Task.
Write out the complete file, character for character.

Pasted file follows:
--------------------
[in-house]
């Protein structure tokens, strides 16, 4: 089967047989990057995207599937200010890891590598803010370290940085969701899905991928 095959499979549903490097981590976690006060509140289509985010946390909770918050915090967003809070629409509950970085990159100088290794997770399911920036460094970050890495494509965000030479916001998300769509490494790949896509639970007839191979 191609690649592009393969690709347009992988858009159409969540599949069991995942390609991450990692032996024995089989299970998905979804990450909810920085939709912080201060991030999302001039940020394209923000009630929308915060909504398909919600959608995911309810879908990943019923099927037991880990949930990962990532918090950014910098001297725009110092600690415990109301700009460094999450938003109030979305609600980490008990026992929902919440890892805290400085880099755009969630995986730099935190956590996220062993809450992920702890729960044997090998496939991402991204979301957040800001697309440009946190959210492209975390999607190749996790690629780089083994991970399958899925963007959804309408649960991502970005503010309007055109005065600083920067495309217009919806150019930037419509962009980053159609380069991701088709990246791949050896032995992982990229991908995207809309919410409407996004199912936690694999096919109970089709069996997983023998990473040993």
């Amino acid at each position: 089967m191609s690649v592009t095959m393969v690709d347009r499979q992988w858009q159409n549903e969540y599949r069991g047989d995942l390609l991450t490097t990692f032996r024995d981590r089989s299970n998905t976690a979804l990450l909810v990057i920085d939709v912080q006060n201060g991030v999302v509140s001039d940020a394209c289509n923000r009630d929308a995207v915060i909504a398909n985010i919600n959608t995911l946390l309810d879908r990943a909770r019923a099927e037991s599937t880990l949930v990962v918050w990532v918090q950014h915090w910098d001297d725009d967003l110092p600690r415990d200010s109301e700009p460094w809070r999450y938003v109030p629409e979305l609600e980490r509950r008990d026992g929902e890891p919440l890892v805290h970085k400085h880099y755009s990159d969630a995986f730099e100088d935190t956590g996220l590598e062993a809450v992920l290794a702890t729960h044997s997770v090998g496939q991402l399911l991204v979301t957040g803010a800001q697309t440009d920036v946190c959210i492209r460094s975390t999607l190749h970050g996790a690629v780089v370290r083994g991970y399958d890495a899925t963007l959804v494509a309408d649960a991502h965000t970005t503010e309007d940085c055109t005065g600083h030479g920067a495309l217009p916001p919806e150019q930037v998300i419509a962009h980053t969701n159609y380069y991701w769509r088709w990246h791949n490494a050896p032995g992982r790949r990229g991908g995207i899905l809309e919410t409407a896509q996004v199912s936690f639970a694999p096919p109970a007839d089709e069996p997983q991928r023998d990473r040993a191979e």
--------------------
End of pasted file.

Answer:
[in-house]
């Protein structure tokens, strides 16, 4: 089967047989990057995207599937200010890891590598803010370290940085969701899905991928 095959499979549903490097981590976690006060509140289509985010946390909770918050915090967003809070629409509950970085990159100088290794997770399911920036460094970050890495494509965000030479916001998300769509490494790949896509639970007839191979 191609690649592009393969690709347009992988858009159409969540599949069991995942390609991450990692032996024995089989299970998905979804990450909810920085939709912080201060991030999302001039940020394209923000009630929308915060909504398909919600959608995911309810879908990943019923099927037991880990949930990962990532918090950014910098001297725009110092600690415990109301700009460094999450938003109030979305609600980490008990026992929902919440890892805290400085880099755009969630995986730099935190956590996220062993809450992920702890729960044997090998496939991402991204979301957040800001697309440009946190959210492209975390999607190749996790690629780089083994991970399958899925963007959804309408649960991502970005503010309007055109005065600083920067495309217009919806150019930037419509962009980053159609380069991701088709990246791949050896032995992982990229991908995207809309919410409407996004199912936690694999096919109970089709069996997983023998990473040993």
């Amino acid at each position: 089967m191609s690649v592009t095959m393969v690709d347009r499979q992988w858009q159409n549903e969540y599949r069991g047989d995942l390609l991450t490097t990692f032996r024995d981590r089989s299970n998905t976690a979804l990450l909810v990057i920085d939709v912080q006060n201060g991030v999302v509140s001039d940020a394209c289509n923000r009630d929308a995207v915060i909504a398909n985010i919600n959608t995911l946390l309810d879908r990943a909770r019923a099927e037991s599937t880990l949930v990962v918050w990532v918090q950014h915090w910098d001297d725009d967003l110092p600690r415990d200010s109301e700009p460094w809070r999450y938003v109030p629409e979305l609600e980490r509950r008990d026992g929902e890891p919440l890892v805290h970085k400085h880099y755009s990159d969630a995986f730099e100088d935190t956590g996220l590598e062993a809450v992920l290794a702890t729960h044997s997770v090998g496939q991402l399911l991204v979301t957040g803010a800001q697309t440009d920036v946190c959210i492209r460094s975390t999607l190749h970050g996790a690629v780089v370290r083994g991970y399958d890495a899925t963007l959804v494509a309408d649960a991502h965000t970005t503010e309007d940085c055109t005065g600083h030479g920067a495309l217009p916001p919806e150019q930037v998300i419509a962009h980053t969701n159609y380069y991701w769509r088709w990246h791949n490494a050896p032995g992982r790949r990229g991908g995207i899905l809309e919410t409407a896509q996004v199912s936690f639970a694999p096919p109970a007839d089709e069996p997983q991928r023998d990473r040993a191979e």